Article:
Pete Smith, AIA, President and CEO, is a licensed architect and 30-year veteran of the profession. He joined BWBR in Saint Paul, Minnesota in 1987 and was named head of the firm in 2012, representing the seventh generation of leadership for the 94-year-old business. Under his tenure, BWBR opened a second office in Madison, Wisconsin, and has grown its staff by more than 50 percent. With the growth of the firm, Pete has also overseen the implementation of a knowledge management program to leverage the power of design thinking beyond the boundaries of architecture to help clients with workplace strategies, evolving pedagogies in education, and health care service design. In 2015, AIA Minnesota honored BWBR with its biennial Firm Award, recognizing the firm’s contribution to the advancement of the profession in the areas of technology, service, and design. Modelo spent some time learning about Pete's career as an architect and about what continues to motivate him today.
On becoming an architect
I grew up next door to Lloyd Bergquist, one of the ‘B’s of BWBR. I don’t know of any specific inspiration that came from that, but I remember being very much aware that he was an architect. His family’s home was so unique relative to the other houses in the neighborhood. It impressed me the impact an architect can have on the built environment. In high school drafting classes I began imagining spaces and it sparked my creative juices.
When I was wrestling with a major, architecture was at the top of the list. Also interested in medicine and education, it is interesting now that my practice includes designing healthcare facilities and doing a fair amount of teaching and mentoring. This path allowed me to have it all.
On discovering his voice as a designer
Admittedly, I was just an average design student and subsequently an average designer in practice. However, early in my career I found myself in a position where I had more work to handle than I could accomplish alone and needed help. Two things happened. First, the volume of work I could do increased and, second, the quality of the work I was leading improved as others were better at certain things than I. What I discovered was there were many ways to be an ‘architect,’ and I was pretty good at several of those. While being a ‘Big D’ designer wasn’t one of them, I found that I could lead a team, guide a client, challenge the design solutions, manage the process, inspire, and motivate others quite well.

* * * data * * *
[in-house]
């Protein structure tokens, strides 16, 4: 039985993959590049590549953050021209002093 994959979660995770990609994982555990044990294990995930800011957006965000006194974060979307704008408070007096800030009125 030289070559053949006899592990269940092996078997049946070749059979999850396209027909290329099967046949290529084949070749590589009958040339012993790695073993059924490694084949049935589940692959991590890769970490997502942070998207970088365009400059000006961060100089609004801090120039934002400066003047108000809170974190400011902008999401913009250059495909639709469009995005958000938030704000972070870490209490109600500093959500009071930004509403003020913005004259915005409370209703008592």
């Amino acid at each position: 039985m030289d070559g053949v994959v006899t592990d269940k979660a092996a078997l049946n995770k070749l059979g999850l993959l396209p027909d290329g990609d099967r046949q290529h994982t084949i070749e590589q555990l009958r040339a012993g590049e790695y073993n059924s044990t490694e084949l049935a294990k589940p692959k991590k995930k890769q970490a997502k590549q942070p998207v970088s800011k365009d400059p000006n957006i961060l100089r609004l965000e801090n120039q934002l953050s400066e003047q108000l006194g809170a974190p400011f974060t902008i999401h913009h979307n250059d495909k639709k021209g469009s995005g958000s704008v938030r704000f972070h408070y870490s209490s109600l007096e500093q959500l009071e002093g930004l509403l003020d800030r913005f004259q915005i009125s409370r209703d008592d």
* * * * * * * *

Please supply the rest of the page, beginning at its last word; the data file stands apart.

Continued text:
Influences in my life are too many to list, but from my mother I learned organizational and leadership skills; my father, process and budget management and problem-solving skills; Lloyd Bergquist, a focus on the client and the firm and less on ‘me;’ and from the senior leaders at BWBR through my early career, how to lead others and eventually lead a firm.
On joining BWBR
Although Lloyd was a mentor of mine, it never occurred to me to ask him for a job. I worked at a couple firms during college and stayed on after graduation with one of them. As their market dried up, I began looking and stumbled across an ad for help at BWBR. My approach to architecture early was simply providing space to house a human activity. Over the years, I have grown to learn the significant impact that architecture can have is on the people that live, work, are healed, worship, and are incarcerated within. Because people are impacted, our process at BWBR has evolved, as well, to engage them in the process. This goes beyond having meetings and asking for feedback. We engage them deeply in the process, from identification of the problem and need to exploration of the design solutions to the implementation of those solutions and, frankly, to the change management necessary when they move in to those solutions.
On a specific principle he strives to adhere to
Keep the focus on the client and not on our ego as designers.
On his role at BWBR
My primary focus is on the sustainability of our practice – helping my peers and our staff make good decisions on behalf of our clients while maintaining the health and viability of our practice into the future. We are in our 94th year as a practice and our seventh generation of leadership. Our firm mission and my personal mission align around the idea that design excellence, a focus on client service, and staff development leads to business success. As a practicing architect, I approach every project with the focus to enhance and elevate clients using design as a conduit. By satisfying the most demanding of clients as project leaders, we can effectively develop future design and project leaders by creating distinguished architectural solutions for churches, health care organizations, schools, and companies heavy into research and development and manufacturing. It’s a balanced approach to the practice of architecture, demonstrating that business success and design quality are congruous.